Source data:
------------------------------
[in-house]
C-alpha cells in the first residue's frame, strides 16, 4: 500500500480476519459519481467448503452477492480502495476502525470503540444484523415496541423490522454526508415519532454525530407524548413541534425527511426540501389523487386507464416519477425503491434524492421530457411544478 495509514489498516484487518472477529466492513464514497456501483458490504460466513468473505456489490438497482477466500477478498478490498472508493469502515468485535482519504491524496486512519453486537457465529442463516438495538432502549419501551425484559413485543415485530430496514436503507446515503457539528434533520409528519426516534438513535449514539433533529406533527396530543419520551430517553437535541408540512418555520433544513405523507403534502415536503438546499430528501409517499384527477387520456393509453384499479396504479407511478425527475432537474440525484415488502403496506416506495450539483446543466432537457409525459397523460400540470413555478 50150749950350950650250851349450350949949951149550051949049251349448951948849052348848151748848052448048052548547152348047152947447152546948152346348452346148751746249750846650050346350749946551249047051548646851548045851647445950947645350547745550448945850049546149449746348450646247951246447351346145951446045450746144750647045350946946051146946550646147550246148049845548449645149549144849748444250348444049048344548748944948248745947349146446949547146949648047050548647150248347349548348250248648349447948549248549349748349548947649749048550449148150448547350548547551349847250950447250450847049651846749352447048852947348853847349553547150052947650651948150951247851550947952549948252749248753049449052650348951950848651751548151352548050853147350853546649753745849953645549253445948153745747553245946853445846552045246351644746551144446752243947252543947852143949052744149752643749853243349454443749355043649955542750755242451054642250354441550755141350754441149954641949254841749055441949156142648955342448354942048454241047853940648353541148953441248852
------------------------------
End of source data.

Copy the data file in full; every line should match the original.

[in-house]
C-alpha cells in the first residue's frame, strides 16, 4: 500500500480476519459519481467448503452477492480502495476502525470503540444484523415496541423490522454526508415519532454525530407524548413541534425527511426540501389523487386507464416519477425503491434524492421530457411544478 495509514489498516484487518472477529466492513464514497456501483458490504460466513468473505456489490438497482477466500477478498478490498472508493469502515468485535482519504491524496486512519453486537457465529442463516438495538432502549419501551425484559413485543415485530430496514436503507446515503457539528434533520409528519426516534438513535449514539433533529406533527396530543419520551430517553437535541408540512418555520433544513405523507403534502415536503438546499430528501409517499384527477387520456393509453384499479396504479407511478425527475432537474440525484415488502403496506416506495450539483446543466432537457409525459397523460400540470413555478 50150749950350950650250851349450350949949951149550051949049251349448951948849052348848151748848052448048052548547152348047152947447152546948152346348452346148751746249750846650050346350749946551249047051548646851548045851647445950947645350547745550448945850049546149449746348450646247951246447351346145951446045450746144750647045350946946051146946550646147550246148049845548449645149549144849748444250348444049048344548748944948248745947349146446949547146949648047050548647150248347349548348250248648349447948549248549349748349548947649749048550449148150448547350548547551349847250950447250450847049651846749352447048852947348853847349553547150052947650651948150951247851550947952549948252749248753049449052650348951950848651751548151352548050853147350853546649753745849953645549253445948153745747553245946853445846552045246351644746551144446752243947252543947852143949052744149752643749853243349454443749355043649955542750755242451054642250354441550755141350754441149954641949254841749055441949156142648955342448354942048454241047853940648353541148953441248852